Students tackle real issues in debate
Published: Wednesday, October 31, 2012
Updated: Wednesday, October 31, 2012 00:10
Heated arguments flew back and forth between members of the College Democrats and College Republicans at Beef ‘O’ Brady’s in the Marshall Student Center on Tuesday night as the two organizations met to debate the issues that will present themselves in the election next week.
Though the event at first seemed overshadowed by the cheering sports fans watching the Miami Heat vs. Boston Celtics basketball game in the surrounding sports bar, almost half the restaurant focused in on the debate.
“We are nearing the end of the election season,” College Democrat Sean Sorbie, a senior majoring in political science, said. “Tempers are flaring because it is an important election. People are only getting so into it because they care.”
Sorbie, along with College Democrats president Colton Canton and Taylor Wisor, debated against College Republicans Justin Homburg, Ralph D’Elia, and Jessica Hartwell in a town hall format open to all USF students.
The event was sponsored by Student Government (SG) and moderated by BullsRadio’s Cole Giering, a senior majoring in biomedical sciences.
The night started off with opening remarks by Canton, which was decided in a coin toss won by the College Republicans.
“It is not jobs, or the economy,” he said. “It is trust. If you walk into the voting booth, the question you have to ask yourself is ‘Who do I trust?’”
In response, the opening statement from the College Republicans was from D’Elia, who answered this question and made his party’s stance clear by supporting the Republican candidate, former Mass. Gov. Mitt Romney.
“Someone we can trust better over the past four years is Romney,” he said.
Giering asked each side questions from topics decided by SG and later by the audience of Beef ‘O‘ Brady’s patrons, a handful of SG officials and organization members via written submissions.
Some of the questions hit closer to home than those posed at the debate, including the first question of the night, which centered on Pell grants.
Homburg said the country needs to look at whether or not it can afford supporting Pell grants along with all the other expenses in the country.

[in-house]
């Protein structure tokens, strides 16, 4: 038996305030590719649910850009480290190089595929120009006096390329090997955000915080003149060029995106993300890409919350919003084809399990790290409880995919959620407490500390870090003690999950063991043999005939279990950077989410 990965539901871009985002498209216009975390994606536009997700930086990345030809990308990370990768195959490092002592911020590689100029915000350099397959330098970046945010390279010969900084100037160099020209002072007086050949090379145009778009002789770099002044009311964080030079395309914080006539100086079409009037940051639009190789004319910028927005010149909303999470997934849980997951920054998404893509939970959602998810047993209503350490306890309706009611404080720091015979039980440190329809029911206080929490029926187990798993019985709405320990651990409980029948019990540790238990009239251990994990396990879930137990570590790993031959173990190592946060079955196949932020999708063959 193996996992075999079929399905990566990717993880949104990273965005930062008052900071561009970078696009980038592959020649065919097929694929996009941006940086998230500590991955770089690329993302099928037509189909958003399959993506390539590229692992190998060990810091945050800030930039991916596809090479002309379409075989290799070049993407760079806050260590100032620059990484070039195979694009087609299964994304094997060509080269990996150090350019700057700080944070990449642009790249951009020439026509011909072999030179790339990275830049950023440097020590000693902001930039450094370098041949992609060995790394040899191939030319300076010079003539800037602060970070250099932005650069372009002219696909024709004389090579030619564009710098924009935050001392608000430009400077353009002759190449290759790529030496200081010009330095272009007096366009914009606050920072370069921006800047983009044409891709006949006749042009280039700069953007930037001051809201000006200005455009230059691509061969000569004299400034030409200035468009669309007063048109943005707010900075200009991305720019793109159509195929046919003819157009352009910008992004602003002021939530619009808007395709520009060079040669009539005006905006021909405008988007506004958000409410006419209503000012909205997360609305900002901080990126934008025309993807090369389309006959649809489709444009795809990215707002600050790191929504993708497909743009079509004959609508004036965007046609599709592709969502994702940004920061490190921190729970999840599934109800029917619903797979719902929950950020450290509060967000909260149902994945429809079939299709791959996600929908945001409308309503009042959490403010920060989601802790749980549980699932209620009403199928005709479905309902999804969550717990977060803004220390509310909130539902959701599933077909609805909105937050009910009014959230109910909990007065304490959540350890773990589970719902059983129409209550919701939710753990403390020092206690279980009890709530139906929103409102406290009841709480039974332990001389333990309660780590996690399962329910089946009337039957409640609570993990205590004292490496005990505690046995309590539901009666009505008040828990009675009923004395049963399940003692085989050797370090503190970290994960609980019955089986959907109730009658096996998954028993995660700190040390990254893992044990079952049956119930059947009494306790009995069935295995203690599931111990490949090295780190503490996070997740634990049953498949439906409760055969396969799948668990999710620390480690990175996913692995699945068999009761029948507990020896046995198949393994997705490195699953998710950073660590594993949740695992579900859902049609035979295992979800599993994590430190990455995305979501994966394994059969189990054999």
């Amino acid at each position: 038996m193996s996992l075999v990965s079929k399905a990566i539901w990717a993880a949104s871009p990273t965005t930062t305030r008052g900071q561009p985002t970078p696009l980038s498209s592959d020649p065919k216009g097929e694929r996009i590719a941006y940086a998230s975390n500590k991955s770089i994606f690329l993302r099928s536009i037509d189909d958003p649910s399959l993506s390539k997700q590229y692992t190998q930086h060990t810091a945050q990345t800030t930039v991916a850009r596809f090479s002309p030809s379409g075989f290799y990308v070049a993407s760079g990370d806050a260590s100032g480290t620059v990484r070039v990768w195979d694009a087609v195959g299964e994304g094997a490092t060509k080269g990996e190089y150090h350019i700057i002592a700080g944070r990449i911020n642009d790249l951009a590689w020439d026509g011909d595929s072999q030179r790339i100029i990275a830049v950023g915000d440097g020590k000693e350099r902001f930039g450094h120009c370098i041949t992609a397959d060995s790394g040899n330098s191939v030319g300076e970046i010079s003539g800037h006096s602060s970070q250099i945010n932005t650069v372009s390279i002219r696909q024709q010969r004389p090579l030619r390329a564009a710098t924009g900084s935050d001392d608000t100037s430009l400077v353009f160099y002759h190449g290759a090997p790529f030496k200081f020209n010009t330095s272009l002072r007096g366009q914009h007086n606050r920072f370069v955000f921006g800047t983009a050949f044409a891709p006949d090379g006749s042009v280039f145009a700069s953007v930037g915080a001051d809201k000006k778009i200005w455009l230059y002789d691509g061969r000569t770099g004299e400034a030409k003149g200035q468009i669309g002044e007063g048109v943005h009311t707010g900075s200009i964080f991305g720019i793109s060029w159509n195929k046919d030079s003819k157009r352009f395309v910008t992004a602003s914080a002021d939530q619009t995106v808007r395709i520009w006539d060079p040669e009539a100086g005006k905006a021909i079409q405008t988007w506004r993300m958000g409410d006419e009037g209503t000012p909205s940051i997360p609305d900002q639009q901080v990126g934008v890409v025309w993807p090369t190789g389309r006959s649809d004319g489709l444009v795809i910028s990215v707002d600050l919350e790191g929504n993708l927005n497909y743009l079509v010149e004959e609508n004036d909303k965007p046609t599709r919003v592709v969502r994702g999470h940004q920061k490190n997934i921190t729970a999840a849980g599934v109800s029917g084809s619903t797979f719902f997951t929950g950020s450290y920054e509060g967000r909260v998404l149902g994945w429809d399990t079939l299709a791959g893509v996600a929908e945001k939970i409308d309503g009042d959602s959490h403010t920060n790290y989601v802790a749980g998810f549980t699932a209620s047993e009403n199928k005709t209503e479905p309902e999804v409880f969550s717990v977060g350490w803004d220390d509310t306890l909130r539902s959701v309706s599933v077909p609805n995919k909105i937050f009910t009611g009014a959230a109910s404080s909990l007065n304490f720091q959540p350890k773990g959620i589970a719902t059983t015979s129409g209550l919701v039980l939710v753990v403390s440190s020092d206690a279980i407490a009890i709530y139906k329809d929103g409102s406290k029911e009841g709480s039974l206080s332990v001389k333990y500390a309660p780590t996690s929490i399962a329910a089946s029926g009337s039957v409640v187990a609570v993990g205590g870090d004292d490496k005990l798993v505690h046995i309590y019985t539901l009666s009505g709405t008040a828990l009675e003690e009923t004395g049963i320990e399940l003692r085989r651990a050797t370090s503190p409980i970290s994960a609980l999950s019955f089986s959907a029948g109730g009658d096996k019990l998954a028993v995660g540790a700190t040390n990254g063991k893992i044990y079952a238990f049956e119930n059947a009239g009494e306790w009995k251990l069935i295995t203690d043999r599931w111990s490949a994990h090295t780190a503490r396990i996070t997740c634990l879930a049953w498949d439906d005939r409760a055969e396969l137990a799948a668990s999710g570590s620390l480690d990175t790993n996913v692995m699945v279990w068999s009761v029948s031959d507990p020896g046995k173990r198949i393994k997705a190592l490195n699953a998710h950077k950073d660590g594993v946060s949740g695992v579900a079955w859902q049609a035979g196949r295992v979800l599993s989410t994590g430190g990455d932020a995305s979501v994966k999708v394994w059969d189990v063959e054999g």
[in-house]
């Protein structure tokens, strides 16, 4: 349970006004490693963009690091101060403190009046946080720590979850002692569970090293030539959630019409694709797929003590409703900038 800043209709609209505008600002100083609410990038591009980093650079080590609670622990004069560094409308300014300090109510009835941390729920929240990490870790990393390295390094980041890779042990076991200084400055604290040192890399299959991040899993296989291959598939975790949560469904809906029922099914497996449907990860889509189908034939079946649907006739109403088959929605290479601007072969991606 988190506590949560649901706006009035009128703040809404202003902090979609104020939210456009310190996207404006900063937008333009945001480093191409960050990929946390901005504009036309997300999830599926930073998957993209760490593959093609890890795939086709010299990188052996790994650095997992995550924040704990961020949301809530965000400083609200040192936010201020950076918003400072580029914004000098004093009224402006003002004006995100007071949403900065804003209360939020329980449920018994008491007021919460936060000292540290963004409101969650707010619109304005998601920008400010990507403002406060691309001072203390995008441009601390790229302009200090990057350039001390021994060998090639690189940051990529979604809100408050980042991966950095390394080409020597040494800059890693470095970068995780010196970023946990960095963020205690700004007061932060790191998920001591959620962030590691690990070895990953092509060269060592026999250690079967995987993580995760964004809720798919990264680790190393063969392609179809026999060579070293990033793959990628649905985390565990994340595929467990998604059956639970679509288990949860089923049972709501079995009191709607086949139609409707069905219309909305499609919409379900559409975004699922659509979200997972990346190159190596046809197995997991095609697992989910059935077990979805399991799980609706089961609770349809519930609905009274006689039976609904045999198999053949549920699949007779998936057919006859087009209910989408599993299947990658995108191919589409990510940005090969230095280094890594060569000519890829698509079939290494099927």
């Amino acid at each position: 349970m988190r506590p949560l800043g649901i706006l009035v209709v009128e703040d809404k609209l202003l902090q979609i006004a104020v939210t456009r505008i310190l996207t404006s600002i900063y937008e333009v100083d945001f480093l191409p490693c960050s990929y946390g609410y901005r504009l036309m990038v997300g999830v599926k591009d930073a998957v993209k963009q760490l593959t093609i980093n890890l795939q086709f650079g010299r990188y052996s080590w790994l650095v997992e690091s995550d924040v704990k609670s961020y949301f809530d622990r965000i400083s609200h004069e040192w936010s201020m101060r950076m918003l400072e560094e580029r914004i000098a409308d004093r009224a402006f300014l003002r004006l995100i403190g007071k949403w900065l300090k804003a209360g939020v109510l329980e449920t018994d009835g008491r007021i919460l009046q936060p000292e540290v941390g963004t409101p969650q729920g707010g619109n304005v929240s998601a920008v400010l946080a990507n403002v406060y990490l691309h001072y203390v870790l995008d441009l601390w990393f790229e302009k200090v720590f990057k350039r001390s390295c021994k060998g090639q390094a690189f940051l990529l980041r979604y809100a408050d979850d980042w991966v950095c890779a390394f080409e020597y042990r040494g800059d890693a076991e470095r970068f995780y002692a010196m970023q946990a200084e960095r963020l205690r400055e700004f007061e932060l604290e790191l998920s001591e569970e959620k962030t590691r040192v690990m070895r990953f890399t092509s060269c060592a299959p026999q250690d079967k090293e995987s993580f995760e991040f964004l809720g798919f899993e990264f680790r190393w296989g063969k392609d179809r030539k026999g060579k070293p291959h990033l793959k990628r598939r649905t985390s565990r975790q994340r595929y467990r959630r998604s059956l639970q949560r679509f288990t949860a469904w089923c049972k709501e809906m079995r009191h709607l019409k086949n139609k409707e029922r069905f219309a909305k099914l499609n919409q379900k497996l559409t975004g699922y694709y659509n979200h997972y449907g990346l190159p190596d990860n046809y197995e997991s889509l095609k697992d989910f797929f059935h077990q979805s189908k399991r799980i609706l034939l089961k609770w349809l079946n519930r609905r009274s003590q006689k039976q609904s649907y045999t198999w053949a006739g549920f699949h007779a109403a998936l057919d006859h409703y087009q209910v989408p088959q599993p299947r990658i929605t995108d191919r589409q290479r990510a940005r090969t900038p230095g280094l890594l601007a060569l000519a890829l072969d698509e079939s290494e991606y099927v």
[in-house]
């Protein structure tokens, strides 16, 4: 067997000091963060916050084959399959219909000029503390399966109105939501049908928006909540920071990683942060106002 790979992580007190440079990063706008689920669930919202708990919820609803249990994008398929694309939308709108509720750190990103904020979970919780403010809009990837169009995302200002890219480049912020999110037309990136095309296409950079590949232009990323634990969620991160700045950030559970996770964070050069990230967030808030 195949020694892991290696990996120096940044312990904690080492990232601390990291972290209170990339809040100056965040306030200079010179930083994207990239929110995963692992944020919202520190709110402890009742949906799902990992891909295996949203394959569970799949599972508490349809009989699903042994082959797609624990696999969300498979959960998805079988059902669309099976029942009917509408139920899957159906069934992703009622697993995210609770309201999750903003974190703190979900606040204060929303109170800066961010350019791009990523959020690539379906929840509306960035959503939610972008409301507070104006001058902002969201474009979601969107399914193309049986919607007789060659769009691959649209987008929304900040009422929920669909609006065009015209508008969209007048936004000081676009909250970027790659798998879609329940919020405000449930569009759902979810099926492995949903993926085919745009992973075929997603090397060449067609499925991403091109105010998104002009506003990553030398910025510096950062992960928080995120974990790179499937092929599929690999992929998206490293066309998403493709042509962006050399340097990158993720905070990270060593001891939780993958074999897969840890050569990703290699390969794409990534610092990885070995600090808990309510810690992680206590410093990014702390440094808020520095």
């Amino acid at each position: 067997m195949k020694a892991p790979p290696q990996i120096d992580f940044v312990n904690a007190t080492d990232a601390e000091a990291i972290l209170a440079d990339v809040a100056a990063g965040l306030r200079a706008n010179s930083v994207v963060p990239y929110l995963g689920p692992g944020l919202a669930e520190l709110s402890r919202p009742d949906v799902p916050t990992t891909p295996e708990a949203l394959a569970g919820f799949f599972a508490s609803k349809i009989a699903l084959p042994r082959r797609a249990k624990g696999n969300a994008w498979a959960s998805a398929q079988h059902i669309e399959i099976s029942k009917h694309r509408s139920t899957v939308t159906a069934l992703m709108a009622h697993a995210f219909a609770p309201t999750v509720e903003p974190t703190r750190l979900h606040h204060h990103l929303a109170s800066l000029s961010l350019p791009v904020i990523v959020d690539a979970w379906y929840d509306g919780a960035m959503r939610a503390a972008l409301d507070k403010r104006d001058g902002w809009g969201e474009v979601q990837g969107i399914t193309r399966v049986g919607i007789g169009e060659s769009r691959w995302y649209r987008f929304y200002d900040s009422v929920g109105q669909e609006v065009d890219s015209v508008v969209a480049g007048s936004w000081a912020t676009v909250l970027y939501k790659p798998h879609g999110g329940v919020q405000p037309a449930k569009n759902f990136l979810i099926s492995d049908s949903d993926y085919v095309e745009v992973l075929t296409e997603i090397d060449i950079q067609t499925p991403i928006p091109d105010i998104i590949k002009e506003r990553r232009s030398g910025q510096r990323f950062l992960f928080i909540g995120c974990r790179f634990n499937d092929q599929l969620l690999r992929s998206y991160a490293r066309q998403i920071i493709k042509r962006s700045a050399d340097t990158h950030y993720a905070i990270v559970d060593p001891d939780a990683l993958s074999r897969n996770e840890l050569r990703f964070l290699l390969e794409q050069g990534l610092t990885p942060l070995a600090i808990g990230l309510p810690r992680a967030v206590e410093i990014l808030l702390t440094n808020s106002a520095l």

But Canton was opposed.
“Pell grants cut out the middle man, giving money to students for education, not profits from loans to banks,” he said.
The debate also spanned to foreign policy and whether U.S. military intervention in foreign crises is appropriate.
Sorbie, a former Marine and vice president of the USF Student Veterans Association, answered citing the complications of intervening in foreign affairs.
“There are costs of acting as the world police,” he said. “This is not something to politicized, and not something to be addressed casually.”
D’Elia said the two parties were likely to agree on the topic.
“When American interests are at stake, then it is time we should intervene,” he said.
Later in the night when the moderator began taking questions from the audience, arguments reached a heated peak as a question arose regarding each party’s stance and actions regarding women’s rights and how this will impact the female vote next week.
The College Democrats answered first, referring to the Lilly Ledbetter Fair Pay Act of 2009, which promotes equal-pay for female workers.
College Republicans pointed out that a former female employee of the Obama administration referred to her experience as a hostile workplace, and later quoted Obama’s own words that “without a track record, one can make a big election out of small issues,” and they said what the Democrats were doing in this election with women voters and the Lilly Ledbetter Act.
“Women’s rights are a small issue?” Canton interjected.
Both parties began going back and forth with passionate rebuttals that broke the standard two-minute response time that was originally outlined in the rules at the beginning of the debate.
Once the topic had simmered down, Giering allowed one more question without room for rebuttal before beginning closing remarks.
Both parties shook hands off-stage after the debate.